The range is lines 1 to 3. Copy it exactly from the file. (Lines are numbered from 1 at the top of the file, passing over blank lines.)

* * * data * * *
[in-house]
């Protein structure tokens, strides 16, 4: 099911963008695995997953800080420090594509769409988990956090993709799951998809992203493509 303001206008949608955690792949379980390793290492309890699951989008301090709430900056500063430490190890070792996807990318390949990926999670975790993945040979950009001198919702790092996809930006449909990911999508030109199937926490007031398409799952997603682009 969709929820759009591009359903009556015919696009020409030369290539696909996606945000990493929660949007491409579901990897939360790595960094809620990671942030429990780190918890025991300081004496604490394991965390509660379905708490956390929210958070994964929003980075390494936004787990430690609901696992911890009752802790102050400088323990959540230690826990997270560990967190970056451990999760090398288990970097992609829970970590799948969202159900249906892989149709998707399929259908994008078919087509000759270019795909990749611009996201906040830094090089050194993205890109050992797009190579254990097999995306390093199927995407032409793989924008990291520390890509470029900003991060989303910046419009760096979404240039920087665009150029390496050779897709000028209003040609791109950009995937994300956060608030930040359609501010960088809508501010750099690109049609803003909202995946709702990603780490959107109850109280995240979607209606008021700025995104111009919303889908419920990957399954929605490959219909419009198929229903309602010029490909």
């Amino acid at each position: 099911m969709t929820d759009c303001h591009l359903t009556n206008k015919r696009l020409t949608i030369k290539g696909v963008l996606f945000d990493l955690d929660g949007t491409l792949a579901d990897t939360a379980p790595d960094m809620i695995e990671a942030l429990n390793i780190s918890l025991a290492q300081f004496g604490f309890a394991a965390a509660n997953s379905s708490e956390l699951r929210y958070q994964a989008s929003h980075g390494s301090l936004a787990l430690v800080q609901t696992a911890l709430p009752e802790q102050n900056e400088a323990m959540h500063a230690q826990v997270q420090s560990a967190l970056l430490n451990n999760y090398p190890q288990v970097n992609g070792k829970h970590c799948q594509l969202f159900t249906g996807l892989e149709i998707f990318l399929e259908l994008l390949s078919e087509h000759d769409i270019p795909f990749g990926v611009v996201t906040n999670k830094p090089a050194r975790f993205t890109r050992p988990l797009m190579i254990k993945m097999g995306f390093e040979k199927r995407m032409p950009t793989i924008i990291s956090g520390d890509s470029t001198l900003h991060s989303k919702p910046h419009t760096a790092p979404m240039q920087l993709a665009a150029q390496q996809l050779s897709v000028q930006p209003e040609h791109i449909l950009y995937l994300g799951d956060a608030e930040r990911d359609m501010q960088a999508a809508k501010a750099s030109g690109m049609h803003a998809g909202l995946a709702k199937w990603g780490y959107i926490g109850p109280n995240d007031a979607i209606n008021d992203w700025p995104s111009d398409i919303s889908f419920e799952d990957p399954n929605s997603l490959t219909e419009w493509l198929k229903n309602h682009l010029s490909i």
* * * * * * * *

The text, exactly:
[in-house]
């Protein structure tokens, strides 16, 4: 099911963008695995997953800080420090594509769409988990956090993709799951998809992203493509 303001206008949608955690792949379980390793290492309890699951989008301090709430900056500063430490190890070792996807990318390949990926999670975790993945040979950009001198919702790092996809930006449909990911999508030109199937926490007031398409799952997603682009 969709929820759009591009359903009556015919696009020409030369290539696909996606945000990493929660949007491409579901990897939360790595960094809620990671942030429990780190918890025991300081004496604490394991965390509660379905708490956390929210958070994964929003980075390494936004787990430690609901696992911890009752802790102050400088323990959540230690826990997270560990967190970056451990999760090398288990970097992609829970970590799948969202159900249906892989149709998707399929259908994008078919087509000759270019795909990749611009996201906040830094090089050194993205890109050992797009190579254990097999995306390093199927995407032409793989924008990291520390890509470029900003991060989303910046419009760096979404240039920087665009150029390496050779897709000028209003040609791109950009995937994300956060608030930040359609501010960088809508501010750099690109049609803003909202995946709702990603780490959107109850109280995240979607209606008021700025995104111009919303889908419920990957399954929605490959219909419009198929229903309602010029490909």
């Amino acid at each position: 099911m969709t929820d759009c303001h591009l359903t009556n206008k015919r696009l020409t949608i030369k290539g696909v963008l996606f945000d990493l955690d929660g949007t491409l792949a579901d990897t939360a379980p790595d960094m809620i695995e990671a942030l429990n390793i780190s918890l025991a290492q300081f004496g604490f309890a394991a965390a509660n997953s379905s708490e956390l699951r929210y958070q994964a989008s929003h980075g390494s301090l936004a787990l430690v800080q609901t696992a911890l709430p009752e802790q102050n900056e400088a323990m959540h500063a230690q826990v997270q420090s560990a967190l970056l430490n451990n999760y090398p190890q288990v970097n992609g070792k829970h970590c799948q594509l969202f159900t249906g996807l892989e149709i998707f990318l399929e259908l994008l390949s078919e087509h000759d769409i270019p795909f990749g990926v611009v996201t906040n999670k830094p090089a050194r975790f993205t890109r050992p988990l797009m190579i254990k993945m097999g995306f390093e040979k199927r995407m032409p950009t793989i924008i990291s956090g520390d890509s470029t001198l900003h991060s989303k919702p910046h419009t760096a790092p979404m240039q920087l993709a665009a150029q390496q996809l050779s897709v000028q930006p209003e040609h791109i449909l950009y995937l994300g799951d956060a608030e930040r990911d359609m501010q960088a999508a809508k501010a750099s030109g690109m049609h803003a998809g909202l995946a709702k199937w990603g780490y959107i926490g109850p109280n995240d007031a979607i209606n008021d992203w700025p995104s111009d398409i919303s889908f419920e799952d990957p399954n929605s997603l490959t219909e419009w493509l198929k229903n309602h682009l010029s490909i």